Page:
“Those are things that chance the pace of a match. Not to take anything away from the St. Joe kid. But it absolutely changes the way he has to wrestle us. If that’s a wide-open match and that kid has to wrestle with us, I think Damion’s able to put some points up on the board. If he only has to defend us, that narrows his approach.”
Twenty-five local wrestlers qualified for the district tournament at Bowling Green’s Stroh’s Center, 18 of which survived into Saturday. But one-by-one each fell by the wayside.
But even with no trips to Columbus, that didn’t mean there wasn’t a lot of success.
Carey coach Ryan Pratt was proud of the way his team wrestled over the weekend, including three seniors who he was having a hard time saying good-bye to.
“All in all, 10 kids qualified. Eight kids at least won one match. Had a couple of them win two, went 2-2,” Pratt said. “Senior Zach Sauber, one of the hardest working kids on the team, never gives up, just wrestled his last match. It’s tough as a coach, especially when you put in so much time and effort. You care about these kids like they’re your own. I get emotional just thinking about it. Deryk Sammet went 1-2, another senior. DiIlon Pratt lost last night. Those three, they’ve been here since I’ve been here. Zach moved in his sophomore year from another school. Hats off. They all wrestled hard, never gave up the entire time.”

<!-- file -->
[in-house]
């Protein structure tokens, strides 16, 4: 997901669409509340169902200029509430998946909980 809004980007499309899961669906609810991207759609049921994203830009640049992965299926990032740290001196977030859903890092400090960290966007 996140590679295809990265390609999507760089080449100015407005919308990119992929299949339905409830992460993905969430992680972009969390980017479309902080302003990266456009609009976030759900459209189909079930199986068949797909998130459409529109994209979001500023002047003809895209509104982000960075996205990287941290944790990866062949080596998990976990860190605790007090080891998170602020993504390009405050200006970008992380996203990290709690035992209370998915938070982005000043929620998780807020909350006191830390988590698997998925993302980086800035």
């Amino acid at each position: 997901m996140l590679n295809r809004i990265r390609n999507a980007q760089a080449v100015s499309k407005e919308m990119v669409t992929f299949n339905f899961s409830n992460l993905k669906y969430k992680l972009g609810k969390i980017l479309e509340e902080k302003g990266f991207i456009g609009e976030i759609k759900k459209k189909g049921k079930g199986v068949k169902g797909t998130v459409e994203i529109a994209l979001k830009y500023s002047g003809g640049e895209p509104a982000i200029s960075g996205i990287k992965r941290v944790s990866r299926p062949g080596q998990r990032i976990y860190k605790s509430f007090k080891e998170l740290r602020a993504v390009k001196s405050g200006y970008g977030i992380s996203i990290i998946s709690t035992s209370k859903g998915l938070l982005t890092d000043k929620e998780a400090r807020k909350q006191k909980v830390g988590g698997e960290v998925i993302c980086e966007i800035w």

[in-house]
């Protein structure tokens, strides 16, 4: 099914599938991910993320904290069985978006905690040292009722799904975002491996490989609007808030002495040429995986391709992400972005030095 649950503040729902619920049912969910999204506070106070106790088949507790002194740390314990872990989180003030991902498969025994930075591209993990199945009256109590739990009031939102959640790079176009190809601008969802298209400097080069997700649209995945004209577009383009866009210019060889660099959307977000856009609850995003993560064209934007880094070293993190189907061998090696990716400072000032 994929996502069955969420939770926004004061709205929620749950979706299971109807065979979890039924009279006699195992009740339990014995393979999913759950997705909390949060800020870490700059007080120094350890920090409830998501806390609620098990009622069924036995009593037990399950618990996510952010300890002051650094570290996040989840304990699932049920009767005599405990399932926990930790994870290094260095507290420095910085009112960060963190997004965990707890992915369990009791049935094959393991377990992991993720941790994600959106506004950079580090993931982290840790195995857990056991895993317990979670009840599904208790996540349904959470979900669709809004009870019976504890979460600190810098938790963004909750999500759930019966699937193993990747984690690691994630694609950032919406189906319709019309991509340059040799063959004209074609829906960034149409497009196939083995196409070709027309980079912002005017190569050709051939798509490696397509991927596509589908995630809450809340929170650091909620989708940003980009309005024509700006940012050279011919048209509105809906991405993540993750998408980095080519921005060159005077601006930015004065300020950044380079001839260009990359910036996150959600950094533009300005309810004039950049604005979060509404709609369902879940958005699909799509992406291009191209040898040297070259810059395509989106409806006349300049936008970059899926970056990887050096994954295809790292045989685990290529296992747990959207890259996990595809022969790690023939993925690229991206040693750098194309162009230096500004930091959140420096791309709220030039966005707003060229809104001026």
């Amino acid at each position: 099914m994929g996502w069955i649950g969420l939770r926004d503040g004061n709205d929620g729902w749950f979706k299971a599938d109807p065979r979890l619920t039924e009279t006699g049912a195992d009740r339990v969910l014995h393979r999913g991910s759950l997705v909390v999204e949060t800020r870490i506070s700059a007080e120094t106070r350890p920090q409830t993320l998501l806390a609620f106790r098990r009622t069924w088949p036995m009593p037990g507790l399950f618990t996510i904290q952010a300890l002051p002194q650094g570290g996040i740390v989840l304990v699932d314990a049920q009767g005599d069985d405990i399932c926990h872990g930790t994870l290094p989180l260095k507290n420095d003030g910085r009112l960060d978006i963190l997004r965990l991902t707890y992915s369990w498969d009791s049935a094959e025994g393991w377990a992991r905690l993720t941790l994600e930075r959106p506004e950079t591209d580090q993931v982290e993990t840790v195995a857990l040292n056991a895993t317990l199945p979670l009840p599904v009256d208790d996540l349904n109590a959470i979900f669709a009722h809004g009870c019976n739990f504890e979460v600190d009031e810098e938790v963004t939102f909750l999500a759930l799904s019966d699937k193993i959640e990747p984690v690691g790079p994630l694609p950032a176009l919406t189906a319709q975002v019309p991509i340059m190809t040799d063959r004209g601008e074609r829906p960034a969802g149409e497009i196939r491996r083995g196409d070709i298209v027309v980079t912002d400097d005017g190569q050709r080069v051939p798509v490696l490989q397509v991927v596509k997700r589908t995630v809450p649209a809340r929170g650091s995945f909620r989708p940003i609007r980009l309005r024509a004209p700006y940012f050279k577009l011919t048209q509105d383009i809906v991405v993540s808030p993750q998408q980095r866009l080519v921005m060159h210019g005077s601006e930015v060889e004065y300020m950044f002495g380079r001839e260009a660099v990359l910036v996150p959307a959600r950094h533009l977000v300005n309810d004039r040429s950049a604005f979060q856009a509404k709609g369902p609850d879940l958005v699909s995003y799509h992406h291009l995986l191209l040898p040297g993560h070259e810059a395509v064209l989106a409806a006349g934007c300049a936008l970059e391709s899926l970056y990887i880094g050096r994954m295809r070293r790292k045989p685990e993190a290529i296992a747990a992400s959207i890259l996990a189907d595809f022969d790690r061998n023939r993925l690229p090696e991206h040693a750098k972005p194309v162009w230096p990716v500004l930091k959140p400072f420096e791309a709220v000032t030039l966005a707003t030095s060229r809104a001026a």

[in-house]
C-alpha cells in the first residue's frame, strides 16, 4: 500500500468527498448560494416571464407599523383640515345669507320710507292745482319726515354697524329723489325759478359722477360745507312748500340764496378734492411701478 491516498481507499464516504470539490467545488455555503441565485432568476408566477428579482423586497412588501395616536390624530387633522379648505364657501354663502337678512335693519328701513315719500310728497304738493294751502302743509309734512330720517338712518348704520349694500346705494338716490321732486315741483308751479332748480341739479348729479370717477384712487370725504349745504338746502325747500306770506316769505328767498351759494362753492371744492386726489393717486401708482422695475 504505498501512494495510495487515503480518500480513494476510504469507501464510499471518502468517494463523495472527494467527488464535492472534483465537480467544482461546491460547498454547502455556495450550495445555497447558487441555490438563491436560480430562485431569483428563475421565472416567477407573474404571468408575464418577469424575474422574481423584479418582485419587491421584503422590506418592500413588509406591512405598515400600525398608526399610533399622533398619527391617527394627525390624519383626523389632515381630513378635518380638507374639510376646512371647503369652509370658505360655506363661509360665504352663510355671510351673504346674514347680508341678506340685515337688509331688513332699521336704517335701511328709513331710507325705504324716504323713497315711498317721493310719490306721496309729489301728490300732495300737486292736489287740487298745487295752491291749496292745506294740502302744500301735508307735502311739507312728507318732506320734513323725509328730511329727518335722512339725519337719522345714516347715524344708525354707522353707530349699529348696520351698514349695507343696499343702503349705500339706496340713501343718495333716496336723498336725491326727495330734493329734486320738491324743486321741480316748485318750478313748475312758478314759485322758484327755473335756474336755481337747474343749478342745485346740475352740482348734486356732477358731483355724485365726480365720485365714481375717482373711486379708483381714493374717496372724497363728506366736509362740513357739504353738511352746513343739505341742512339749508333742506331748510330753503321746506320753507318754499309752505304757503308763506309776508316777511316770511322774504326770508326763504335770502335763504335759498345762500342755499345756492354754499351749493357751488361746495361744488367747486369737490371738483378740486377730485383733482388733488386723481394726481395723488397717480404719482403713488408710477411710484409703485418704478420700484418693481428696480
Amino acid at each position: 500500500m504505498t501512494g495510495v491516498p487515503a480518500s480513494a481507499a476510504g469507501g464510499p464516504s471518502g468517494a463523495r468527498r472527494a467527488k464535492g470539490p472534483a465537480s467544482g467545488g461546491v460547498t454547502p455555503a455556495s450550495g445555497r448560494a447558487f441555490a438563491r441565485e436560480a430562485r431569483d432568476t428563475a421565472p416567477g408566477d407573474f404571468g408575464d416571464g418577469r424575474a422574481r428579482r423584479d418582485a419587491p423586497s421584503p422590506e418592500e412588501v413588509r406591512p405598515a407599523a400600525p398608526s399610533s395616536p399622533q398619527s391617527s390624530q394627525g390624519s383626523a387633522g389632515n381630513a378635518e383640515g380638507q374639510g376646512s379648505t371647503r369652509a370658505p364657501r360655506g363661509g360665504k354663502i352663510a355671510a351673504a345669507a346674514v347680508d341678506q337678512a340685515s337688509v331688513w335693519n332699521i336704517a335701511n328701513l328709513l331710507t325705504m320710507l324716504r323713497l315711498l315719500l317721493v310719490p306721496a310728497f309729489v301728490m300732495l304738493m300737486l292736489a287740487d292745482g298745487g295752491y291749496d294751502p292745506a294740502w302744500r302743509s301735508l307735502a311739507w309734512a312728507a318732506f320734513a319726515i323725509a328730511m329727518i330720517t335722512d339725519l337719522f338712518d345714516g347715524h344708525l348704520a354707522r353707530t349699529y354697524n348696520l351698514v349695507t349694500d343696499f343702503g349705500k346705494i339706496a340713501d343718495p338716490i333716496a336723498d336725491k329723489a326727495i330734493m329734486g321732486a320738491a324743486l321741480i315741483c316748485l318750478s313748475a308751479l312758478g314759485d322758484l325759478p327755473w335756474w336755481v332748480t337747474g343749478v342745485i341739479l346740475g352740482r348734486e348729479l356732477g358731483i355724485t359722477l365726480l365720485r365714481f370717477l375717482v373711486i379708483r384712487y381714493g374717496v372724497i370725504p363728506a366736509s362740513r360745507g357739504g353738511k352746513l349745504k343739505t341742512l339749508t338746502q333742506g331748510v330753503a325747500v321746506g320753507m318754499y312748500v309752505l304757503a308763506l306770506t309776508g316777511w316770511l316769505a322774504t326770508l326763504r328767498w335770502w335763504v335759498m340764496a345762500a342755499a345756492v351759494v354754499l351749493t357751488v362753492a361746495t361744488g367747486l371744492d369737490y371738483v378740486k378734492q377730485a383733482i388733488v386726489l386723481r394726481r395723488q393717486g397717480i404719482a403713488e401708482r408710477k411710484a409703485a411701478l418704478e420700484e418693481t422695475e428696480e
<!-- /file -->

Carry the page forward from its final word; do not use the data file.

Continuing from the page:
Carey got consolation round wins from Sauber (220) and Zach Brodman (145). Brodman dropped Josh Summers of Western Reserve 4-1 and Sauber pinned Van Buren’s Santos Miranda.
Brodman though ran into the same buzz-saw that ended Vitt’s run in Day. Sauber had his run ended by Tinora’s Derek Smith.